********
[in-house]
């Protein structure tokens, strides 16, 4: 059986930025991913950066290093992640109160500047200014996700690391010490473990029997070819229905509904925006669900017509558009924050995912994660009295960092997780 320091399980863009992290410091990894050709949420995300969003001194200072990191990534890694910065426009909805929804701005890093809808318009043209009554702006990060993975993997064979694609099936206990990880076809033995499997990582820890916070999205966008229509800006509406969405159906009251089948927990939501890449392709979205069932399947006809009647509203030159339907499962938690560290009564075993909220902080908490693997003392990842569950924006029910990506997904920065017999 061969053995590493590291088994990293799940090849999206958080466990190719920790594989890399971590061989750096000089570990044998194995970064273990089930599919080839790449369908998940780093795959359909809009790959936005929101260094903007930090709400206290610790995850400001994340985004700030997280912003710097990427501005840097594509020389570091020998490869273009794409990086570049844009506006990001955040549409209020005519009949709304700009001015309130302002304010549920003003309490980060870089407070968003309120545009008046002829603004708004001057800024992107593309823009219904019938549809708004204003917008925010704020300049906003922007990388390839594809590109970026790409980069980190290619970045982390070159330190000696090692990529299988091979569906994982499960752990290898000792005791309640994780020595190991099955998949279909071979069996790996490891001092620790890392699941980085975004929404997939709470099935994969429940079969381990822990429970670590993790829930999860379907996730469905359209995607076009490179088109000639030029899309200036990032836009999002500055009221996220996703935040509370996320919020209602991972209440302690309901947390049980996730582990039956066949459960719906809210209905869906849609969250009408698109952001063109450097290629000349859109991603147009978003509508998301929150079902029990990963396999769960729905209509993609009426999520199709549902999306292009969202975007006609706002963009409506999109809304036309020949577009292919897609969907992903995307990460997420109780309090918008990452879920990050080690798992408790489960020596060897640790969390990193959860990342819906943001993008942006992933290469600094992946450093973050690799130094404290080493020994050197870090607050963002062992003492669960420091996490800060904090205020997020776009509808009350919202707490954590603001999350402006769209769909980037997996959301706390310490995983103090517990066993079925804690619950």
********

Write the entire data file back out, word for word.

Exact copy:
[in-house]
């Protein structure tokens, strides 16, 4: 059986930025991913950066290093992640109160500047200014996700690391010490473990029997070819229905509904925006669900017509558009924050995912994660009295960092997780 320091399980863009992290410091990894050709949420995300969003001194200072990191990534890694910065426009909805929804701005890093809808318009043209009554702006990060993975993997064979694609099936206990990880076809033995499997990582820890916070999205966008229509800006509406969405159906009251089948927990939501890449392709979205069932399947006809009647509203030159339907499962938690560290009564075993909220902080908490693997003392990842569950924006029910990506997904920065017999 061969053995590493590291088994990293799940090849999206958080466990190719920790594989890399971590061989750096000089570990044998194995970064273990089930599919080839790449369908998940780093795959359909809009790959936005929101260094903007930090709400206290610790995850400001994340985004700030997280912003710097990427501005840097594509020389570091020998490869273009794409990086570049844009506006990001955040549409209020005519009949709304700009001015309130302002304010549920003003309490980060870089407070968003309120545009008046002829603004708004001057800024992107593309823009219904019938549809708004204003917008925010704020300049906003922007990388390839594809590109970026790409980069980190290619970045982390070159330190000696090692990529299988091979569906994982499960752990290898000792005791309640994780020595190991099955998949279909071979069996790996490891001092620790890392699941980085975004929404997939709470099935994969429940079969381990822990429970670590993790829930999860379907996730469905359209995607076009490179088109000639030029899309200036990032836009999002500055009221996220996703935040509370996320919020209602991972209440302690309901947390049980996730582990039956066949459960719906809210209905869906849609969250009408698109952001063109450097290629000349859109991603147009978003509508998301929150079902029990990963396999769960729905209509993609009426999520199709549902999306292009969202975007006609706002963009409506999109809304036309020949577009292919897609969907992903995307990460997420109780309090918008990452879920990050080690798992408790489960020596060897640790969390990193959860990342819906943001993008942006992933290469600094992946450093973050690799130094404290080493020994050197870090607050963002062992003492669960420091996490800060904090205020997020776009509808009350919202707490954590603001999350402006769209769909980037997996959301706390310490995983103090517990066993079925804690619950």